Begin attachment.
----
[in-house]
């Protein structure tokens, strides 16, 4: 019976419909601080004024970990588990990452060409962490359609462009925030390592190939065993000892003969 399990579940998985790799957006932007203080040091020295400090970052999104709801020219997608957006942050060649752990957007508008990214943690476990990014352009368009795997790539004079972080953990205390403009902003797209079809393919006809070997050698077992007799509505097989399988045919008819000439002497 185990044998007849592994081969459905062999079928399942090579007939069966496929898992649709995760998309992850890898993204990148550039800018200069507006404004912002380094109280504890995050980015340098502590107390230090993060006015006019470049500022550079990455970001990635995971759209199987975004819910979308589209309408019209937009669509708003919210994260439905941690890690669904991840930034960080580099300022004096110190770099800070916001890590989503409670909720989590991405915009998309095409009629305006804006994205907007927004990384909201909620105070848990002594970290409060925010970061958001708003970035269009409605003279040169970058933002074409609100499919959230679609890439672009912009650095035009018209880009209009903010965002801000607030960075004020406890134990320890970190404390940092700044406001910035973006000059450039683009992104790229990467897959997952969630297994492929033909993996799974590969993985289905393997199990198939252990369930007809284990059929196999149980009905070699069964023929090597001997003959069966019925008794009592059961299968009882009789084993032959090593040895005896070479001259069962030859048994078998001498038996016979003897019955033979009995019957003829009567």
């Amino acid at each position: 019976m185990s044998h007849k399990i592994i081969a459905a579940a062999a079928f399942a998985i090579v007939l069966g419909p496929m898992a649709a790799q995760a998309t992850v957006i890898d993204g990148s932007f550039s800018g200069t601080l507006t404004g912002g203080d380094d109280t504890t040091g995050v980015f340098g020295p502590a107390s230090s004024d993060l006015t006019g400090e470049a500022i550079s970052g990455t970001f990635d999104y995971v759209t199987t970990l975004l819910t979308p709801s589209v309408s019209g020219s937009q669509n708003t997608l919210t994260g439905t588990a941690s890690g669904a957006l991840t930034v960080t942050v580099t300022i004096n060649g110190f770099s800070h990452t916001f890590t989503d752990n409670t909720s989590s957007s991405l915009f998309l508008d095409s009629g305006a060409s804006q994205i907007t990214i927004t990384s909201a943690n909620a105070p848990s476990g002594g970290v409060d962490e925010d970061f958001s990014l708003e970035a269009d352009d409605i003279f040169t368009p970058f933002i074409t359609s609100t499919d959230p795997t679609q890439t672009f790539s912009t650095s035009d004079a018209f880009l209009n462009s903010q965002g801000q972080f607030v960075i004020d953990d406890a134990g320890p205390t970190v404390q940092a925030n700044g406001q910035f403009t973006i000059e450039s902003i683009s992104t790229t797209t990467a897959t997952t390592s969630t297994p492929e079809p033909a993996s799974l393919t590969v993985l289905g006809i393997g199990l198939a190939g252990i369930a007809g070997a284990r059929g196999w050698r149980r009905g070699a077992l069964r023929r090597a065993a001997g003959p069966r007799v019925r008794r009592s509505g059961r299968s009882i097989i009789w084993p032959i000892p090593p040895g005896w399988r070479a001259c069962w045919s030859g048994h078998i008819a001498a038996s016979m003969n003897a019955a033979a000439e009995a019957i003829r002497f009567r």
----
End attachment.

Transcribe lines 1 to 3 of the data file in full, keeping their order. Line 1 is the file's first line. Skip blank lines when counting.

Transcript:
[in-house]
């Protein structure tokens, strides 16, 4: 019976419909601080004024970990588990990452060409962490359609462009925030390592190939065993000892003969 399990579940998985790799957006932007203080040091020295400090970052999104709801020219997608957006942050060649752990957007508008990214943690476990990014352009368009795997790539004079972080953990205390403009902003797209079809393919006809070997050698077992007799509505097989399988045919008819000439002497 185990044998007849592994081969459905062999079928399942090579007939069966496929898992649709995760998309992850890898993204990148550039800018200069507006404004912002380094109280504890995050980015340098502590107390230090993060006015006019470049500022550079990455970001990635995971759209199987975004819910979308589209309408019209937009669509708003919210994260439905941690890690669904991840930034960080580099300022004096110190770099800070916001890590989503409670909720989590991405915009998309095409009629305006804006994205907007927004990384909201909620105070848990002594970290409060925010970061958001708003970035269009409605003279040169970058933002074409609100499919959230679609890439672009912009650095035009018209880009209009903010965002801000607030960075004020406890134990320890970190404390940092700044406001910035973006000059450039683009992104790229990467897959997952969630297994492929033909993996799974590969993985289905393997199990198939252990369930007809284990059929196999149980009905070699069964023929090597001997003959069966019925008794009592059961299968009882009789084993032959090593040895005896070479001259069962030859048994078998001498038996016979003897019955033979009995019957003829009567």
């Amino acid at each position: 019976m185990s044998h007849k399990i592994i081969a459905a579940a062999a079928f399942a998985i090579v007939l069966g419909p496929m898992a649709a790799q995760a998309t992850v957006i890898d993204g990148s932007f550039s800018g200069t601080l507006t404004g912002g203080d380094d109280t504890t040091g995050v980015f340098g020295p502590a107390s230090s004024d993060l006015t006019g400090e470049a500022i550079s970052g990455t970001f990635d999104y995971v759209t199987t970990l975004l819910t979308p709801s589209v309408s019209g020219s937009q669509n708003t997608l919210t994260g439905t588990a941690s890690g669904a957006l991840t930034v960080t942050v580099t300022i004096n060649g110190f770099s800070h990452t916001f890590t989503d752990n409670t909720s989590s957007s991405l915009f998309l508008d095409s009629g305006a060409s804006q994205i907007t990214i927004t990384s909201a943690n909620a105070p848990s476990g002594g970290v409060d962490e925010d970061f958001s990014l708003e970035a269009d352009d409605i003279f040169t368009p970058f933002i074409t359609s609100t499919d959230p795997t679609q890439t672009f790539s912009t650095s035009d004079a018209f880009l209009n462009s903010q965002g801000q972080f607030v960075i004020d953990d406890a134990g320890p205390t970190v404390q940092a925030n700044g406001q910035f403009t973006i000059e450039s902003i683009s992104t790229t797209t990467a897959t997952t390592s969630t297994p492929e079809p033909a993996s799974l393919t590969v993985l289905g006809i393997g199990l198939a190939g252990i369930a007809g070997a284990r059929g196999w050698r149980r009905g070699a077992l069964r023929r090597a065993a001997g003959p069966r007799v019925r008794r009592s509505g059961r299968s009882i097989i009789w084993p032959i000892p090593p040895g005896w399988r070479a001259c069962w045919s030859g048994h078998i008819a001498a038996s016979m003969n003897a019955a033979a000439e009995a019957i003829r002497f009567r």